New VIDA Exclusives!
“A few months ago, Claire Vaye Watkins’ courageous piece, ‘On Pandering,’ was published on the web site for the literary magazine Tin House… The overwhelming response alongside my own conflicted reaction was strangely reminiscent of what I had experienced a few months ago when I heard Watkins deliver her lecture (then subtitled ‘How to Write Like a Man’) while participating at the same magazine’s summer writing workshop….
It was a truth-telling session tinged with a spiritual aura, in part because her talk was delivered in a campus chapel. Her piece deals with her own struggle to find and value her own voice as a white woman writer in the face of age-old and pervasive patriarchy and misogyny in literature….
As a woman of color writer, I sat in the pews taking it all in, her words punctuated alternately by gasps, laughter, and claps from the audience, the majority of which was white women writers. I wanted to feel the same ribald enthusiasm as they did but couldn’t. And I was frustrated at myself for this. Watkins ended her talk with the fiery manifesto – ‘let us burn this motherfucking system to the ground and build something better’ – the whole room burst into thunderous applause and hoots and hollers. I felt compelled to rise to my feet and clap even though I couldn’t shake the feeling that the celebration belonged more to the other women in the room than to myself. Essentially, the woman half of me cheered the takedown of patriarchy, but the person of color half felt incidental to the celebration.” –Kavita Das
CONT’D – http://www.vidaweb.org/on-parsing/
Amrita Pritam: Sexual Politics and Publishing in Mid-20th Century India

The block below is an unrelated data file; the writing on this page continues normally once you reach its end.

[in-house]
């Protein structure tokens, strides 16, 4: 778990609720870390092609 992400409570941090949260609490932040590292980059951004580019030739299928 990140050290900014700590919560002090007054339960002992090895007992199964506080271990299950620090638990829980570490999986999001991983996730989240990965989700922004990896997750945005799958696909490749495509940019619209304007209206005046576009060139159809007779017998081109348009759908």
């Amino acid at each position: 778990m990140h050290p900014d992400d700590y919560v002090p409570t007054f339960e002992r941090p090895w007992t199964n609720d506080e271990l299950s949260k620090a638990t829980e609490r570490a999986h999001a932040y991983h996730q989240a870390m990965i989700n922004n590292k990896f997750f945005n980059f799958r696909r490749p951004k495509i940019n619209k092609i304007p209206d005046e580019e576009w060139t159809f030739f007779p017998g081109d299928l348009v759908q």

“Writing from a minority perspective as an American, it’s often hard to find creative and intellectual predecessors who are writing from your culture of origin but who aren’t necessarily writing in English or just trying to be celebrities in the global Anglophone literary marketplace. For South Asian writers, for women in the literary arts, and for writers who are looking to challenge the patriarchal hegemony of Anglo-American literature, Amrita Pritam is a must-know writer. In the 1940s, she came to prominence as a political and feminist writer in India, first in Punjabi literature, then in Hindi and Urdu translation, and finally internationally. By the 1950s, like Simone de Beauvoir and Bretty Friedan in the West, Pritam was challenging patriarchal values at home, redefining gender roles and narratives assigned to women, and openly challenging heteronormative sexual politics. In doing so, she ushered in a new wave of feminist literature in mid-20th century India even as she faced criticism for her work from her male counterparts and from within the Punjabi, Hindi, Urdu, and South Asian publishing industries at large.” –Rita Banerjee
What are they reading? What are they writing?